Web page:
It is extremely doubtful whether petitioner may now be heard to complain of acts which could readily have been called to the attention of the trial court but, assuming arguendo that he has not forfeited such rights, the ultimate test is a determination of the conduct of the trial in an effort to ascertain whether petitioner was accorded a fair and impartial trial.

This Court has reviewed the transcript of testimony in the conspiracy case consisting of 455 pages. Mr. X participated vigorously in the defense of petitioner. While the arguments were not transcribed, the Court has a distinct recollection that Mr. X presented the contentions of his client with marked ability. Obviously there is no error in the record, and it is to be doubted that any attorney would have been more successful. In reviewing the proceedings of a lengthy trial, it must be appreciated that criticism is readily forthcoming from any attorney or judge not called upon to act on the spur of the moment, but it is well settled that a defendant in a criminal case cannot be heard to complain of the actions of his attorney merely because some other attorney would have adopted different trial tactics.

Subsequent to petitioner's conviction by the jury at 12:50 a. m. on December 19, 1956, petitioner employed George E. Allen, Sr., an able and experienced attorney, for the purpose of arguing a motion for a new trial and perfecting an appeal if necessary. While petitioner alleges and testified that Mr. Allen was also requested to call to the attention of the trial judge the fact that Mr. X was under the influence of narcotics during the trial, this statement is strenuously denied by Mr. Allen and the Court accepts the latter's testimony on this point. Over petitioner's objection, the Court permitted the introduction of correspondence between petitioner and his attorney, Mr. Allen, and a review of these letters fails to indicate that petitioner ever complained of the conduct of Mr. X. While the rule with respect to privileged communications between attorney and client should be zealously guarded, yet this privilege may be destroyed by the acts of the client in attacking the attorney on a charge of dereliction of duty. It will be noted from Mr. Allen's testimony that he is of the opinion that petitioner was accorded a fair trial; that he was effectively represented by Mr. X; that Mr. Allen did not recommend an appeal and thought it useless to pursue same; and that, if any error was committed, it was the error of the Court in upholding the contention of Mr. X to the effect that certain evidence obtained by an alleged unlawful search should be rejected.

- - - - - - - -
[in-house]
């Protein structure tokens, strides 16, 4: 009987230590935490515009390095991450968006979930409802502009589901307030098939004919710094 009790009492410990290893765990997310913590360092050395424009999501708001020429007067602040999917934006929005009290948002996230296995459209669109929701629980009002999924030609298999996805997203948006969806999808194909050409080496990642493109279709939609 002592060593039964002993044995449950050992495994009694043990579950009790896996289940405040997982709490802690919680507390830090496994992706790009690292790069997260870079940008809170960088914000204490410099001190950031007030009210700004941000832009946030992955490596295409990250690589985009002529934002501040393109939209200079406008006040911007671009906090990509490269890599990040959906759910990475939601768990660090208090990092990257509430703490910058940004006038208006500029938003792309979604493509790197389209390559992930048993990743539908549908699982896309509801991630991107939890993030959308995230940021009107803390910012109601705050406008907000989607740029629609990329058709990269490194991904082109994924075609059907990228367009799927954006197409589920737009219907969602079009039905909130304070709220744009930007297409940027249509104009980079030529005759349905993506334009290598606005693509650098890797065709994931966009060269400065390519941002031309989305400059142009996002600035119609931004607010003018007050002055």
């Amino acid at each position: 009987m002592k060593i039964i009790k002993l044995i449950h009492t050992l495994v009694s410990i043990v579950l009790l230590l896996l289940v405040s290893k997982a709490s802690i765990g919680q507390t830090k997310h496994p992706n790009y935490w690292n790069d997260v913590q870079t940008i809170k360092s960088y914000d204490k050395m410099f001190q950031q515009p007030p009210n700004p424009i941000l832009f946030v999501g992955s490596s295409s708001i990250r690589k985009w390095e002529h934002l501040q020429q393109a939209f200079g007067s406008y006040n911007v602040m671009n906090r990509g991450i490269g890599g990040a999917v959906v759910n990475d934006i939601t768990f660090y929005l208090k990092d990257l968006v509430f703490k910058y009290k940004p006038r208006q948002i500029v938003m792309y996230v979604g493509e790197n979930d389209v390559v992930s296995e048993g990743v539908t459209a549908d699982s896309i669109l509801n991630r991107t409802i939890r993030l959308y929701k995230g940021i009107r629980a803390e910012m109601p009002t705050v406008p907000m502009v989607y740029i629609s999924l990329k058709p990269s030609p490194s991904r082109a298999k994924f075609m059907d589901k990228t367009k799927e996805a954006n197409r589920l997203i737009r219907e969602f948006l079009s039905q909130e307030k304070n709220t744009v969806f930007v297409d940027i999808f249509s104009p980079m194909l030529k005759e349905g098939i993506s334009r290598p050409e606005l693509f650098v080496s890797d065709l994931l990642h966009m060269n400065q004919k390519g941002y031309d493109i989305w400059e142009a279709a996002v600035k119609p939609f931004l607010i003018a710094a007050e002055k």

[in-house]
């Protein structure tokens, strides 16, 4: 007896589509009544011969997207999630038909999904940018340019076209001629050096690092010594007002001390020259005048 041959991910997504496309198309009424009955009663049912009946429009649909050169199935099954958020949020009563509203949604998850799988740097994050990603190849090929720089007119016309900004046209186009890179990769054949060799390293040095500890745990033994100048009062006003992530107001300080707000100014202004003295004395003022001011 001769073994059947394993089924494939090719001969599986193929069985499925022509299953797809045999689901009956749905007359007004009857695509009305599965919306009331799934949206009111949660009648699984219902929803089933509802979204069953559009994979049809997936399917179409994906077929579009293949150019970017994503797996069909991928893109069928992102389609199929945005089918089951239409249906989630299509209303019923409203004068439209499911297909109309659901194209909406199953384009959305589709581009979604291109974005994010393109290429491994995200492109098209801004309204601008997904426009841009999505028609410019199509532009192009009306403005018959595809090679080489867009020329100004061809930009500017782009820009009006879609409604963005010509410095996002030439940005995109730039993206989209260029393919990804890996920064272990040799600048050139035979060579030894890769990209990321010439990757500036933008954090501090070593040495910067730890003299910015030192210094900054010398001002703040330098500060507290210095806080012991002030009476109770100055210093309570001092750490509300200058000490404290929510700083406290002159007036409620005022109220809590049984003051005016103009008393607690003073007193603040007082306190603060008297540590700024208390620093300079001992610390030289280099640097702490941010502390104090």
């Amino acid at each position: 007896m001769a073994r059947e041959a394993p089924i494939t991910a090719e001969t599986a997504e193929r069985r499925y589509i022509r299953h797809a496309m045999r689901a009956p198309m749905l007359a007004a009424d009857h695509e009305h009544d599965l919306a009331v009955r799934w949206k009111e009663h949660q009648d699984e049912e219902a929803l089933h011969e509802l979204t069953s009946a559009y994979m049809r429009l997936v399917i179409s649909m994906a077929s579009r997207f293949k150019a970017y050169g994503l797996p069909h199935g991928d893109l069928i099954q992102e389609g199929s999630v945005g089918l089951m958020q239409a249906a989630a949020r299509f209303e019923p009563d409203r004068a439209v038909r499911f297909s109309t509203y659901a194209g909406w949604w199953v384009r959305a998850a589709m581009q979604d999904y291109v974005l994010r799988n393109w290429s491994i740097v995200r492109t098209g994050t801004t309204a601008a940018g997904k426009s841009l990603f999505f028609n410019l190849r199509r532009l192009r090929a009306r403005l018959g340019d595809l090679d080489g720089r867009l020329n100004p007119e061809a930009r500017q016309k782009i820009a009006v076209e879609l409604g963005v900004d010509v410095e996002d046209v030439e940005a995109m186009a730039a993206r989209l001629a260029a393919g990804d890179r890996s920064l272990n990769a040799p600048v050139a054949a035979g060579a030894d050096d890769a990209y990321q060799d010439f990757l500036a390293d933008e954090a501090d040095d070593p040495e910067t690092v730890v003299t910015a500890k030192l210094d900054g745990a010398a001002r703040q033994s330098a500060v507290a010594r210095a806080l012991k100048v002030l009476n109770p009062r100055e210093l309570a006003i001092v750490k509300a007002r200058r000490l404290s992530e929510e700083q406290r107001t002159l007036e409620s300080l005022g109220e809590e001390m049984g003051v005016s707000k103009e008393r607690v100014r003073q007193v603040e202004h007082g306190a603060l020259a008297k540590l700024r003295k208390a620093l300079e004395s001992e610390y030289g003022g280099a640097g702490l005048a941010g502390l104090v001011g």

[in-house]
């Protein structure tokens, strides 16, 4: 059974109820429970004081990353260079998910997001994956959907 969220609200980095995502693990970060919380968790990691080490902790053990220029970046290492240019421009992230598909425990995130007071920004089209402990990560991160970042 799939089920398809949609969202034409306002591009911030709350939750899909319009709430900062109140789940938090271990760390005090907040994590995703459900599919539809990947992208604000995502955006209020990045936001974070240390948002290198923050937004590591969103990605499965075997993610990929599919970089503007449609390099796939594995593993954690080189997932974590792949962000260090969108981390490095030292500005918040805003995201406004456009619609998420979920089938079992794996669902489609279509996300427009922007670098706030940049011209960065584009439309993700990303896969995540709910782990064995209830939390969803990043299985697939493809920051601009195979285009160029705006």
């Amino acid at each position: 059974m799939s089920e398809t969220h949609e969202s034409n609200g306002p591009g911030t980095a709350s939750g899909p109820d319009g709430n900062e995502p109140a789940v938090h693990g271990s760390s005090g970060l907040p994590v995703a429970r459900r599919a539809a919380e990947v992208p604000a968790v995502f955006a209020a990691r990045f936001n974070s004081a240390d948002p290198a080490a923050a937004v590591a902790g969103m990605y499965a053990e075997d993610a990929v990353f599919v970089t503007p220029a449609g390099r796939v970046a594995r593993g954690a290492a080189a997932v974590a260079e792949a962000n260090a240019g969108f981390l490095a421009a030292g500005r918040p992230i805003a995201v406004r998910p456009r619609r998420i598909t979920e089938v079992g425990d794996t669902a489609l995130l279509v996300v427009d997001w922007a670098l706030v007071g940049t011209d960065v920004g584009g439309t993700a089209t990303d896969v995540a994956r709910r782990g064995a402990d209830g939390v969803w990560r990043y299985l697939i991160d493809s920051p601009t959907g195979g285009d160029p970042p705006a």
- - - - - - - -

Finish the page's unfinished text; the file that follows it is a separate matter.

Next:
It is to this latter point that the main force of petitioner's argument is directed. Certain evidence as to petitioner's activities on January 5, 1956, was introduced, at which time petitioner was arrested by federal and state officers at Tappahannock, Virginia, while hauling a load of illegal whiskey. No advance motion to suppress the evidence was made in accordance with Rule 41(e) of the Federal Rules of Criminal Procedure, 18 U.S.C.A., and, after the testimony identifying petitioner was before the jury without objection, Mr. X cross-examined the federal officer at length. At the conclusion of this testimony Mr. X made the following statement:

"If your Honor please, not at this time while the jury is present, but when we have an opportunity, I would like to make a motion to the Court. I reserve that right at this time."